New cross-border mobile payments agreement between India and Nepal inked

Mobile payments - agreement - handshake

The governments have designed an agreement to allow visitors to Nepal to use the digital transactions.

The Indian and Nepalese governments have come to an agreement for the launch of a new mobile payments service that will allow visitors to use the option to pay for goods and services.

Residents of the countries will be able to use their phones to pay for what they want when traveling.

The hope is that the mobile payments option will make it easier for visitors from India to Nepal to travel and pay for what they want. The digital wallet will be a part of an interoperable cross-border transaction system the countries are implementing together.

Mobile payments - agreement - partnership

It will use a unified transactions interface that the National Payments Corporation of India in Nepal is currently developing as a part of a collaboration with Manam Infotech and Gateway Payment Service.

Those in the tourism industry are hoping that the launch of the new system will help to eliminate the current hassle Indian tourists and Nepalese merchants face as the only option between them is currently cash.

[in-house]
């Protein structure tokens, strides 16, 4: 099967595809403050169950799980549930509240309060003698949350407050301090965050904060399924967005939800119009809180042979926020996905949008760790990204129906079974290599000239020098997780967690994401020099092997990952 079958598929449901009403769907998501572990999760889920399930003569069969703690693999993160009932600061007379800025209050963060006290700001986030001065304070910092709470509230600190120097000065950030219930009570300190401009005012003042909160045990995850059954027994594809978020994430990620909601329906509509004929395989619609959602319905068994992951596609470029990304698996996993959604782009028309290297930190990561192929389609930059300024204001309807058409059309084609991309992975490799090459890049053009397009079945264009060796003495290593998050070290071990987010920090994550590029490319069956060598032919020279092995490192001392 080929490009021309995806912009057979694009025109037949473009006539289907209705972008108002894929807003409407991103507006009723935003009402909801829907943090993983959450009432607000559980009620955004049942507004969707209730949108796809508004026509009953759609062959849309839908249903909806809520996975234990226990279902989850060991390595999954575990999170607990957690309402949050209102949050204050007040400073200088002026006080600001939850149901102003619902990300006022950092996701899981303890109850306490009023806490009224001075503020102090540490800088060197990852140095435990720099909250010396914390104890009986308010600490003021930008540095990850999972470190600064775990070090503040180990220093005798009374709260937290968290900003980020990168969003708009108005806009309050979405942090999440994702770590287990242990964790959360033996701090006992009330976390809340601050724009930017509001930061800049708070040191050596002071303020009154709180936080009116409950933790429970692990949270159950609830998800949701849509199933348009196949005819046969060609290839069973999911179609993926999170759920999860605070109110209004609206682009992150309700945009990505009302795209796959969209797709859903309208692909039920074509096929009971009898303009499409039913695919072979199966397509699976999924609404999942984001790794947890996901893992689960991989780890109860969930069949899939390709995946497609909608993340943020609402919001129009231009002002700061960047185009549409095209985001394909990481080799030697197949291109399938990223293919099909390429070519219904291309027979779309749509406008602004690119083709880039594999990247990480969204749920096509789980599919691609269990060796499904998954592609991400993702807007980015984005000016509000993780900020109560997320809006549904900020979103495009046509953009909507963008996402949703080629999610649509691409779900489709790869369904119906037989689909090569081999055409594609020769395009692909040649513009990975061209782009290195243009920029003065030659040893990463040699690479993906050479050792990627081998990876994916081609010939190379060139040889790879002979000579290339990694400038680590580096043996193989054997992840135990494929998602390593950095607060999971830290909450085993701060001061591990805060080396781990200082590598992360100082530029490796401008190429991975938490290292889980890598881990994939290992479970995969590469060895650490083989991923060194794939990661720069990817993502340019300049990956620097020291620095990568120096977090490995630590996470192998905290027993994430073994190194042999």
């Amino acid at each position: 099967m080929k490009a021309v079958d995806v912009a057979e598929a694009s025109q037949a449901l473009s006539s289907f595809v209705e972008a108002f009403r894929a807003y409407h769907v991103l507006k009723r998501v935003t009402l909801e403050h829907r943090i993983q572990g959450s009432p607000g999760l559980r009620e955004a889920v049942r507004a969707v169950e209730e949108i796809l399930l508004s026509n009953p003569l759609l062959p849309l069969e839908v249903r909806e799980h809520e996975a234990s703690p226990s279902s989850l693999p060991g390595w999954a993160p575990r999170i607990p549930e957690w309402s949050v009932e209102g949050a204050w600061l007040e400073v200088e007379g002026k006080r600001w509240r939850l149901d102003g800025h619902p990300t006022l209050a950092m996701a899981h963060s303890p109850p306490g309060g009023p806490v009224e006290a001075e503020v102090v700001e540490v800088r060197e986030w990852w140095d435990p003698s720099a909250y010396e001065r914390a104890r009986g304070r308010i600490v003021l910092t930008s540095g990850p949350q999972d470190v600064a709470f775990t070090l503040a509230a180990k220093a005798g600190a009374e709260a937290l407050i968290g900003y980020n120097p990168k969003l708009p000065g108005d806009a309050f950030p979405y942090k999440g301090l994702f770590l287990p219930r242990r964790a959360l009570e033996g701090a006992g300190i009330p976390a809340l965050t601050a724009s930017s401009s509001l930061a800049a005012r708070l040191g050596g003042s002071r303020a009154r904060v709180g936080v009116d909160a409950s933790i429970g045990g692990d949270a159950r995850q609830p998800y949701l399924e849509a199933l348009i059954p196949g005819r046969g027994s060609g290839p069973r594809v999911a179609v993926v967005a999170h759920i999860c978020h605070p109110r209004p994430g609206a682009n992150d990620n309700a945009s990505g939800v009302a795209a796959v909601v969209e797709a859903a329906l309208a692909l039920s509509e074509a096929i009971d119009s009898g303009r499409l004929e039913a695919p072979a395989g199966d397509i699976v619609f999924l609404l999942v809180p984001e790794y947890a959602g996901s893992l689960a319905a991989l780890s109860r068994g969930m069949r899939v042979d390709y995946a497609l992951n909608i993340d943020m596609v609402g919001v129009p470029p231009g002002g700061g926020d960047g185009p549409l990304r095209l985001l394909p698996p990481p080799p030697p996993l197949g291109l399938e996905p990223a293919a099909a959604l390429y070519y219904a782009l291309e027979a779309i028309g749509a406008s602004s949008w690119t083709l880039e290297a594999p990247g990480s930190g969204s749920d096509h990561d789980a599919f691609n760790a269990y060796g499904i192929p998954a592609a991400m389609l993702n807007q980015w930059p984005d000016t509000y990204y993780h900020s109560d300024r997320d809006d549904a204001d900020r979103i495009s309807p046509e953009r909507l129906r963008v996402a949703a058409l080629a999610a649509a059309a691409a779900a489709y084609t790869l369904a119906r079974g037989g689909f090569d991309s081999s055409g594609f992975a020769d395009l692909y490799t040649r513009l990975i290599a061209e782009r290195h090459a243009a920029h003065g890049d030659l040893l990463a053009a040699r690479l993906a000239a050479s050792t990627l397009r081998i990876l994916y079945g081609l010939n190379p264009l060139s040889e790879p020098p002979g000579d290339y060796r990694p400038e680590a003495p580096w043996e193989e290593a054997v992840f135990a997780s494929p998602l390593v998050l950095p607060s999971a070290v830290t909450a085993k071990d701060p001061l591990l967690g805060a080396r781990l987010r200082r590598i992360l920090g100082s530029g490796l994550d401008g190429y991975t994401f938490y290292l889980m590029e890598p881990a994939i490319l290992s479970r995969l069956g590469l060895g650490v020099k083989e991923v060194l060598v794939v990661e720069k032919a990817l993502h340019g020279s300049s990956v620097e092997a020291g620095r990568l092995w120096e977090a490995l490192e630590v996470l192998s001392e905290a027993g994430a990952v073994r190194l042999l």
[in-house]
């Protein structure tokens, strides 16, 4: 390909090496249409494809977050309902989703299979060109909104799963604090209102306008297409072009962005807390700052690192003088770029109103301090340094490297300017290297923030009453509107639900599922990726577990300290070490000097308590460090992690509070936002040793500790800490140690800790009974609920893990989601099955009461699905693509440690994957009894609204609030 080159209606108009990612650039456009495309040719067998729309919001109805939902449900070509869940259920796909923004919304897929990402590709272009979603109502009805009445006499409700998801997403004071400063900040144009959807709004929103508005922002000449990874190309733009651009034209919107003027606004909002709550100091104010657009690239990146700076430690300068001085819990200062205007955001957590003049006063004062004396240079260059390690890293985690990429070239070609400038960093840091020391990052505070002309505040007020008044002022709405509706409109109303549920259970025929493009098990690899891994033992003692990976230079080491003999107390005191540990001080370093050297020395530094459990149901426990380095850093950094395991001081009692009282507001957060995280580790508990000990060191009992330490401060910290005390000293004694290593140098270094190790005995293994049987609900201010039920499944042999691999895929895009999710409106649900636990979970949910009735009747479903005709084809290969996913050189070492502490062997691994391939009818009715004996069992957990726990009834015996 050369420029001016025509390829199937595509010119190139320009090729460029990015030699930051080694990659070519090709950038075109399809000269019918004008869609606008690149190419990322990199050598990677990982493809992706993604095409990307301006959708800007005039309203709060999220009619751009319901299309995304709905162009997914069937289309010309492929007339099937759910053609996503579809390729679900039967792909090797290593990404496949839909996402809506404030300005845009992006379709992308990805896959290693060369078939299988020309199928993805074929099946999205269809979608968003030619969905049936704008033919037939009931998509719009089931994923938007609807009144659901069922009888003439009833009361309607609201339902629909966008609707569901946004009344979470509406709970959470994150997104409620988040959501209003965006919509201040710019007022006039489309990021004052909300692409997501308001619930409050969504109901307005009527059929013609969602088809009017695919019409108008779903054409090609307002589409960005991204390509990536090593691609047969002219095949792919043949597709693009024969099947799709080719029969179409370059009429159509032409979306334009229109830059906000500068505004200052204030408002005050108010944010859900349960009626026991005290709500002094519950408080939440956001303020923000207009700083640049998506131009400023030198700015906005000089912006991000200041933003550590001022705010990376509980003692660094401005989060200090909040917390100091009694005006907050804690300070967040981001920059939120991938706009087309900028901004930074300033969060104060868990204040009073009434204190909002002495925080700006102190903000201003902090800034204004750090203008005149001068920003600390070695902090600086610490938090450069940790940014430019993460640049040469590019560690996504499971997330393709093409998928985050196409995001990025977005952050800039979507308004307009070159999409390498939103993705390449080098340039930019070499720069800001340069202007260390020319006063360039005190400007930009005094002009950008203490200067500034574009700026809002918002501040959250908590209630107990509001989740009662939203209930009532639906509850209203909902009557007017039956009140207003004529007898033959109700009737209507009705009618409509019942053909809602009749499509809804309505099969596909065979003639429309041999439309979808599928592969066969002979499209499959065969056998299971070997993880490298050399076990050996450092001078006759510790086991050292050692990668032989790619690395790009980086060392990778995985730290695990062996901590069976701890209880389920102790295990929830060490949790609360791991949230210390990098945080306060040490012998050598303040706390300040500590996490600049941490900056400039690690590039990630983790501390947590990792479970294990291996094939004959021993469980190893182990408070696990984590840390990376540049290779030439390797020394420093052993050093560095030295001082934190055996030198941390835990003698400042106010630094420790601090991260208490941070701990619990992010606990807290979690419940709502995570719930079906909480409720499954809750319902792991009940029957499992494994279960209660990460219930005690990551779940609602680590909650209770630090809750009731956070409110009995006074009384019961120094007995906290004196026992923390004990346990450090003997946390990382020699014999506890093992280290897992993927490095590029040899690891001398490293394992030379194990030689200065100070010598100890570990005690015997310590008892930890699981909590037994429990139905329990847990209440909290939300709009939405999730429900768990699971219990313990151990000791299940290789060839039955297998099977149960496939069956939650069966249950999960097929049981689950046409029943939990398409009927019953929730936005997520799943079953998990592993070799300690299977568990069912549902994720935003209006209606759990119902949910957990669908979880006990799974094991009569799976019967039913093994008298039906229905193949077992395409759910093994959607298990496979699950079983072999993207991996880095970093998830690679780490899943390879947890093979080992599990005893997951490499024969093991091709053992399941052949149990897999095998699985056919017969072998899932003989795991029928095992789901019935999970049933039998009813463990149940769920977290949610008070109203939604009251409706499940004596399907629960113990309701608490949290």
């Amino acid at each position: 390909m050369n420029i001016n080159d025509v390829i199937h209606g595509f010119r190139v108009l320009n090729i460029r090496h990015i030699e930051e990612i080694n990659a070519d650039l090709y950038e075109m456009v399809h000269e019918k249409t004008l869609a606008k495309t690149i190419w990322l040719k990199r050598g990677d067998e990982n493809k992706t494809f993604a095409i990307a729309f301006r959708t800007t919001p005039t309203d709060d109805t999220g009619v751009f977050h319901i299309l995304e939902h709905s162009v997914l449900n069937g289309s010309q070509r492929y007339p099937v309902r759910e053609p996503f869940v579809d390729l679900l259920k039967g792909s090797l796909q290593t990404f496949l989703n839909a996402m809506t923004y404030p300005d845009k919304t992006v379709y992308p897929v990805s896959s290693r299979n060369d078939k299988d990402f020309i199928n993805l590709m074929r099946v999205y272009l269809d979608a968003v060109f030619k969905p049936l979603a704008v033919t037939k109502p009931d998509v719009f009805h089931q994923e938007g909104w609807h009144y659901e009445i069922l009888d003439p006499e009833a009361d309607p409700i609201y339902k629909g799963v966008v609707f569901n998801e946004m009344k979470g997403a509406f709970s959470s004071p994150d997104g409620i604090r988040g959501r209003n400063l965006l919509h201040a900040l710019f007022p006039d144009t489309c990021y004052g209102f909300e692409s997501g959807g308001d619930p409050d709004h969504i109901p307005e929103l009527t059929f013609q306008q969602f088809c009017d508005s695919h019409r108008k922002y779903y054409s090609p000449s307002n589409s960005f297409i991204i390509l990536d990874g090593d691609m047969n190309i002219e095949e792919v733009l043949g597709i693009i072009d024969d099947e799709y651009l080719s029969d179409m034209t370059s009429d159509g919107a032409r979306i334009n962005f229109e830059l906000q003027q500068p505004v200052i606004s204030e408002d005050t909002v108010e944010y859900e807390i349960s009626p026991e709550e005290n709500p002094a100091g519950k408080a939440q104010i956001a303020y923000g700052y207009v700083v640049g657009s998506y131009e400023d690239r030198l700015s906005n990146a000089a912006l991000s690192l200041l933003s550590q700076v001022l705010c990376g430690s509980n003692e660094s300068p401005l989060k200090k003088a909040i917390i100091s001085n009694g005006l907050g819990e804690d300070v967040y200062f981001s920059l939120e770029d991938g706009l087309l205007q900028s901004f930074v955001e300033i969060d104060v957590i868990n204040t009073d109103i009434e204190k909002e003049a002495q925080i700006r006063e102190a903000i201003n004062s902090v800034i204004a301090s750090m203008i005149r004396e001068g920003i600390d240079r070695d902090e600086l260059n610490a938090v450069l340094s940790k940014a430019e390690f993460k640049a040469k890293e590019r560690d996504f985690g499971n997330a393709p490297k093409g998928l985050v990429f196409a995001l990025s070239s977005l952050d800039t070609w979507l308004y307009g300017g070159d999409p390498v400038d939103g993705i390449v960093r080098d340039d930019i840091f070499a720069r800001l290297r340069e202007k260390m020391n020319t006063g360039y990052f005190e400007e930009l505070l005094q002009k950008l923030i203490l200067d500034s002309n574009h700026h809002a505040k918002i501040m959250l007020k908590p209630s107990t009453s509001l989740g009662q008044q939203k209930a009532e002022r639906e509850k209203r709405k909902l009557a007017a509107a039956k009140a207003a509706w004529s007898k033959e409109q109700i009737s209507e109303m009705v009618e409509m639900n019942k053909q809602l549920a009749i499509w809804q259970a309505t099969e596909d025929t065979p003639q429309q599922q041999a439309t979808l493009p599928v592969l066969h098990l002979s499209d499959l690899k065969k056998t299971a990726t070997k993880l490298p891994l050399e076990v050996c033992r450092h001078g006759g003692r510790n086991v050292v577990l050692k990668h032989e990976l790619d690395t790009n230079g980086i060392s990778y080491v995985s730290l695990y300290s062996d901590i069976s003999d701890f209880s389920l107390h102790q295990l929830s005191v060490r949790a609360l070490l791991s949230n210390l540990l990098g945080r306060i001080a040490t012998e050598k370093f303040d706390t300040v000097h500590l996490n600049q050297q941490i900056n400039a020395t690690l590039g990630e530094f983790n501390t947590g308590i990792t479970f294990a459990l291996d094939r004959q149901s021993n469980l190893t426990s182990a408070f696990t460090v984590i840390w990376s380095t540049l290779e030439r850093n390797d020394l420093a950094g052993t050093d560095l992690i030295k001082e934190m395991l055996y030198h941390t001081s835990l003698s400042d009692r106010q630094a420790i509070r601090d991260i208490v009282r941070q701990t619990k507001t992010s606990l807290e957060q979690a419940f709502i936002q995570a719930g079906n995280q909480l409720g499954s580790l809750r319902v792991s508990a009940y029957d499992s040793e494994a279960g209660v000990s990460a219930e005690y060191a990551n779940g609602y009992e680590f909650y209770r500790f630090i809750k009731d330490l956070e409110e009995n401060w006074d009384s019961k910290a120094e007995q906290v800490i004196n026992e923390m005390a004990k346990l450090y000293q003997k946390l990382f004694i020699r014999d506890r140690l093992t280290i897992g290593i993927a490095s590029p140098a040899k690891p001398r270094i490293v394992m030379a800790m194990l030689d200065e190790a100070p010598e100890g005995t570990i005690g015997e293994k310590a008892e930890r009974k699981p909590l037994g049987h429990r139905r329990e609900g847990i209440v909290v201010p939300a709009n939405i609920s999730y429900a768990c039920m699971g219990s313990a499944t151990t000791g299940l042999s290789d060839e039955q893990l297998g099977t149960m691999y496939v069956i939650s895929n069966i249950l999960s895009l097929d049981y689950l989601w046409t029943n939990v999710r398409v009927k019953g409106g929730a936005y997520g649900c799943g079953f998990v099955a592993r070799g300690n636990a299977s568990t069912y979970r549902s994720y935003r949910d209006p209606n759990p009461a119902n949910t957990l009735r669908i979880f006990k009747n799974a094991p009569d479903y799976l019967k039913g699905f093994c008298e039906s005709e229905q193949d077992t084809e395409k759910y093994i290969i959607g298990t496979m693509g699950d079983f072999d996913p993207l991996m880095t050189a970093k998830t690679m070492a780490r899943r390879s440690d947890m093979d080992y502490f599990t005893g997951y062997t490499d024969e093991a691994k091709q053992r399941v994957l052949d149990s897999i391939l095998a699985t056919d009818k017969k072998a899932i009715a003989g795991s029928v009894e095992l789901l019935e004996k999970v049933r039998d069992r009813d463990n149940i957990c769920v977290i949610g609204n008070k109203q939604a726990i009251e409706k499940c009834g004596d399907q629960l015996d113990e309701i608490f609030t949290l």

The system will allow cross-border P2P and P2M mobile payments to be made in Nepal in real-time.

The system will permit person-to-person (P2P) and person to merchant (P2M) transactions for larger purchases in real time. This will help to remove the limit many Indian visitors face to what they can buy simply because they haven’t carried the cash. Equally, it will help to make sure that businesspeople in Nepal don’t have to receive large payments in cash.

So far, the system is cross-border one way only. Indian travelers can use it to pay in Nepal, but it is not reciprocal. Nepalese people will not be able to use the system when they travel to India.

India has already been making a significant effort to boost the number of digital transactions taking place domestically, including through the use of mobile payments. This has been an ongoing project for the country. Cash is expensive, and it is working hard to try to reduce its use as much as possible over the next few years.

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